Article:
Jody Adam's Cider-Braised Quail
Adams serves these plump cheese-stuffed quail over a bed of warm sauteed cabbage. You can make a simple rendition of her cabbage at home by sauteing half a small head of thinly sliced white cabbage with 1 thinly sliced, peeled medium white onion in 1 tablespoon of olive oil over low heat. Cook the vegetables until soft and caramelized and season with salt and pepper.
4 cups apple cider
2 tablespoons grainy mustard
1 tablespoon olive oil
3/4 cup diced onion
1 rib celery, diced
1 1/4 cups mascarpone cheese
2 tablespoons chopped fresh thyme
1 tablespoon green peppercorns in brine, drained
1 tablespoon horseradish
Salt and freshly ground black pepper
2 tablespoons vegetable oil
1 cup chicken broth
Bring the cider to a boil in a medium saucepan. Boil the cider until it has reduced to 1 cup, about 20 minutes. Place 1/2 cup of the reduced cider in a lidded container and refrigerate for later use. Stir the mustard into the remaining 1/2 cup reduced cider and let cool.
Place the quail in a small baking dish with the cider-mustard marinade. Toss the birds to coat, seal the dish with plastic wrap, and refrigerate for 12 hours.
Heat the olive oil in a medium skillet over medium heat. Add the onion and celery, and saute until soft, about 8 minutes. Transfer to a bowl and let cool completely. Stir in the mascarpone cheese, thyme, peppercorns, and horseradish. Season with salt and pepper.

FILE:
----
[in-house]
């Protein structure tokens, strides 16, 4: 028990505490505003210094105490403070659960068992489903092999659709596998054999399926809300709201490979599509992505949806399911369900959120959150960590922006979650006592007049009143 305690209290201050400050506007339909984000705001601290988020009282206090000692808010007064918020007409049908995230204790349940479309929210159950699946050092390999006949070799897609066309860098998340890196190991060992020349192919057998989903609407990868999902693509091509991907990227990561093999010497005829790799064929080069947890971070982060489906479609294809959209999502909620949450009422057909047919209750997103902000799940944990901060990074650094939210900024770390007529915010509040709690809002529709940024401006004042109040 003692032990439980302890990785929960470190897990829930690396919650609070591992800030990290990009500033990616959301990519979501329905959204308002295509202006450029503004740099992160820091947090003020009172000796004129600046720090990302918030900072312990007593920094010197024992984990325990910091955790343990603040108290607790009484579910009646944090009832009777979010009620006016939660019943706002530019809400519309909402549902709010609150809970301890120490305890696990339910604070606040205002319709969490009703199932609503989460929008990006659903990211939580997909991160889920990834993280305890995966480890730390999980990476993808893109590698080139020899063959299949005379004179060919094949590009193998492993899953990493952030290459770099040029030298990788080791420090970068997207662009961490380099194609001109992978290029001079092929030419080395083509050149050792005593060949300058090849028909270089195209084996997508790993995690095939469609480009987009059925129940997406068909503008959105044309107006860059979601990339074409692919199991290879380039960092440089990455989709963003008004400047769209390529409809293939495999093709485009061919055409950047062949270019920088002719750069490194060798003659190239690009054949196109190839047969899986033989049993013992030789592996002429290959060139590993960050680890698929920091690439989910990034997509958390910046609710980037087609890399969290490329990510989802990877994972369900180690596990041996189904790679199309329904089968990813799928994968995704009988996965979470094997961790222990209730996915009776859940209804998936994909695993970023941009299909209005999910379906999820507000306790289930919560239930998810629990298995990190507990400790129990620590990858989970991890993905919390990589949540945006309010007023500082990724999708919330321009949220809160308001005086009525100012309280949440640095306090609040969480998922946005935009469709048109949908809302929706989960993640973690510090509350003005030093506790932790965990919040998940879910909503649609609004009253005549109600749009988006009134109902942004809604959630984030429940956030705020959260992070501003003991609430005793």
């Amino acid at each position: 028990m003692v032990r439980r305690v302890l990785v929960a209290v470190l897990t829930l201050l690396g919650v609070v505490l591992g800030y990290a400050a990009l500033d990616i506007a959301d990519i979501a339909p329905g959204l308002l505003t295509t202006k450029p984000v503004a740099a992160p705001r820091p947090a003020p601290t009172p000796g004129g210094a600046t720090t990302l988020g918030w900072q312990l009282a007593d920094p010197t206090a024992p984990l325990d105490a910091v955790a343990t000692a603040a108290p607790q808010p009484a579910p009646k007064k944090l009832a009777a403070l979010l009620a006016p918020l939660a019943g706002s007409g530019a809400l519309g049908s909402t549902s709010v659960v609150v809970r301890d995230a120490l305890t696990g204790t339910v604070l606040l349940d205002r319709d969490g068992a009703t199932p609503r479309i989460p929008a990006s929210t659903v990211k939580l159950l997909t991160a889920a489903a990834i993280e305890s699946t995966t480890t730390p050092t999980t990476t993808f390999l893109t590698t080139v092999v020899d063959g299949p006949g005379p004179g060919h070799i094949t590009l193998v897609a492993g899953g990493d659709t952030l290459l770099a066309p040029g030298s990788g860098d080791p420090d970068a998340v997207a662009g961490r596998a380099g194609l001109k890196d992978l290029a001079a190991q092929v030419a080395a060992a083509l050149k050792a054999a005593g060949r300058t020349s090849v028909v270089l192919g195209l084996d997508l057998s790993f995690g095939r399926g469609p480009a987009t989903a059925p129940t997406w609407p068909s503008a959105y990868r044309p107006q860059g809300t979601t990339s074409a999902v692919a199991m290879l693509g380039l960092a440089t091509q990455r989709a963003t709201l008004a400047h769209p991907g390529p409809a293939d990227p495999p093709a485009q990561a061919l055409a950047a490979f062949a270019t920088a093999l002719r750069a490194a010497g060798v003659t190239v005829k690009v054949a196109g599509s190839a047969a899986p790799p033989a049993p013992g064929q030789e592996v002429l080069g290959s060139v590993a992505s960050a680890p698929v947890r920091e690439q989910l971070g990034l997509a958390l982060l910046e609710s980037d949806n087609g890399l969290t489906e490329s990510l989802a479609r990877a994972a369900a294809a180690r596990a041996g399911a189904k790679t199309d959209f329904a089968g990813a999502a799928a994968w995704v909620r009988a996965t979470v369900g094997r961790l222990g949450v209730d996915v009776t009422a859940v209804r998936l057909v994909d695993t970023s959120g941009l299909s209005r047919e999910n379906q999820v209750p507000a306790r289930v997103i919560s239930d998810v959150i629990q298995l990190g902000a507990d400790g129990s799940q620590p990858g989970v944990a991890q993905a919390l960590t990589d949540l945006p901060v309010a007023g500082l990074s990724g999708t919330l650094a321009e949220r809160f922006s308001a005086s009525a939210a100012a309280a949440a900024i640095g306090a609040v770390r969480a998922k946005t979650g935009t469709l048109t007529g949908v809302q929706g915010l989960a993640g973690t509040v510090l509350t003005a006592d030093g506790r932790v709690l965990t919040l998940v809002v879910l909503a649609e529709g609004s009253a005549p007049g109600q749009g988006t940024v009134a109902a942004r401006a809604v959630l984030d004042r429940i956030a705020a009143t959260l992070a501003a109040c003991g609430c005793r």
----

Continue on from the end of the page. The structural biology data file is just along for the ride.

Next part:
Line a jellyroll pan with wax paper. Using a soupspoon, form the mascarpone mixture into 10 oval dumplings, placing each one on the wax paper as you form it and spacing them about 2 inches apart. Place the pan in the freezer and freeze the dumplings until they are completely solid, about 4 hours.
When ready to serve the quail, remove them from the marinade and season them inside and out with salt and pepper. Place a frozen cheese dumpling in the cavity of each bird and thread a toothpick through the skin on either side of the openings at each end to "sew" them shut.
Heat the vegetable oil in a large nonstick skillet over medium-high heat. Add the quail, breast side down, and cook for 6 minutes. Turn the birds over, cover the pan, and cook them for another 6 minutes, or until the juice runs pink when the thigh meat is pierced with a sharp knife. Transfer the birds to a platter, cover, and keep warm. Place the skillet again over medium-high heat and add the chicken broth and reserved 1/2 cup of reduced cider, scraping the pan to loosen any brown bits that have stuck to the bottom. Let the mixture bubble until it has reduced to 1 cup, about 5 minutes. Remove the toothpicks from the quail and place 2 on a dinner plate. Spoon the sauce over the birds.
By Victoria Abbott Riccardi, Globe Correspondent